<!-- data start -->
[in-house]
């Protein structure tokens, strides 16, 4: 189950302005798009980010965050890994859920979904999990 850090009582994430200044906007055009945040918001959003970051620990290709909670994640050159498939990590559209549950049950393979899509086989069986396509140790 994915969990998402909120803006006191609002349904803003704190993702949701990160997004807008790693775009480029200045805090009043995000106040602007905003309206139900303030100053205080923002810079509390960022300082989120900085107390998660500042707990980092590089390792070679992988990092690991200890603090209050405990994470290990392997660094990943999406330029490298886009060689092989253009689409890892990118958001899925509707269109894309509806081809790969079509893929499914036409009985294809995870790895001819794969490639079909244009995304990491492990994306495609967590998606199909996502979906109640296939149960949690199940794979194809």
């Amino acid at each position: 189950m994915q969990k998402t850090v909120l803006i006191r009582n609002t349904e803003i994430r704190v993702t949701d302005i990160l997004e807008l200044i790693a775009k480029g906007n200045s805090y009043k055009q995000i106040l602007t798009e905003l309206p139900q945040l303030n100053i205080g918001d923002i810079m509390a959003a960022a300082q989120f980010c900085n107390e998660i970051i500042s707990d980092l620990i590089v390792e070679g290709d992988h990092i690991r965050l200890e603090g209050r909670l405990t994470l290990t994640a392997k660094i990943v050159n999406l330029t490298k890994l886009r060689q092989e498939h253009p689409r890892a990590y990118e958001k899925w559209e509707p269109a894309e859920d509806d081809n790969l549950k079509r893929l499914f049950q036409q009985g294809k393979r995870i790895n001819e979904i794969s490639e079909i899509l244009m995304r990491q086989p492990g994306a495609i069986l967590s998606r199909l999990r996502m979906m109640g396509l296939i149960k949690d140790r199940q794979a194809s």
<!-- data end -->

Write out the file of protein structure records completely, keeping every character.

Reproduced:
[in-house]
């Protein structure tokens, strides 16, 4: 189950302005798009980010965050890994859920979904999990 850090009582994430200044906007055009945040918001959003970051620990290709909670994640050159498939990590559209549950049950393979899509086989069986396509140790 994915969990998402909120803006006191609002349904803003704190993702949701990160997004807008790693775009480029200045805090009043995000106040602007905003309206139900303030100053205080923002810079509390960022300082989120900085107390998660500042707990980092590089390792070679992988990092690991200890603090209050405990994470290990392997660094990943999406330029490298886009060689092989253009689409890892990118958001899925509707269109894309509806081809790969079509893929499914036409009985294809995870790895001819794969490639079909244009995304990491492990994306495609967590998606199909996502979906109640296939149960949690199940794979194809």
């Amino acid at each position: 189950m994915q969990k998402t850090v909120l803006i006191r009582n609002t349904e803003i994430r704190v993702t949701d302005i990160l997004e807008l200044i790693a775009k480029g906007n200045s805090y009043k055009q995000i106040l602007t798009e905003l309206p139900q945040l303030n100053i205080g918001d923002i810079m509390a959003a960022a300082q989120f980010c900085n107390e998660i970051i500042s707990d980092l620990i590089v390792e070679g290709d992988h990092i690991r965050l200890e603090g209050r909670l405990t994470l290990t994640a392997k660094i990943v050159n999406l330029t490298k890994l886009r060689q092989e498939h253009p689409r890892a990590y990118e958001k899925w559209e509707p269109a894309e859920d509806d081809n790969l549950k079509r893929l499914f049950q036409q009985g294809k393979r995870i790895n001819e979904i794969s490639e079909i899509l244009m995304r990491q086989p492990g994306a495609i069986l967590s998606r199909l999990r996502m979906m109640g396509l296939i149960k949690d140790r199940q794979a194809s």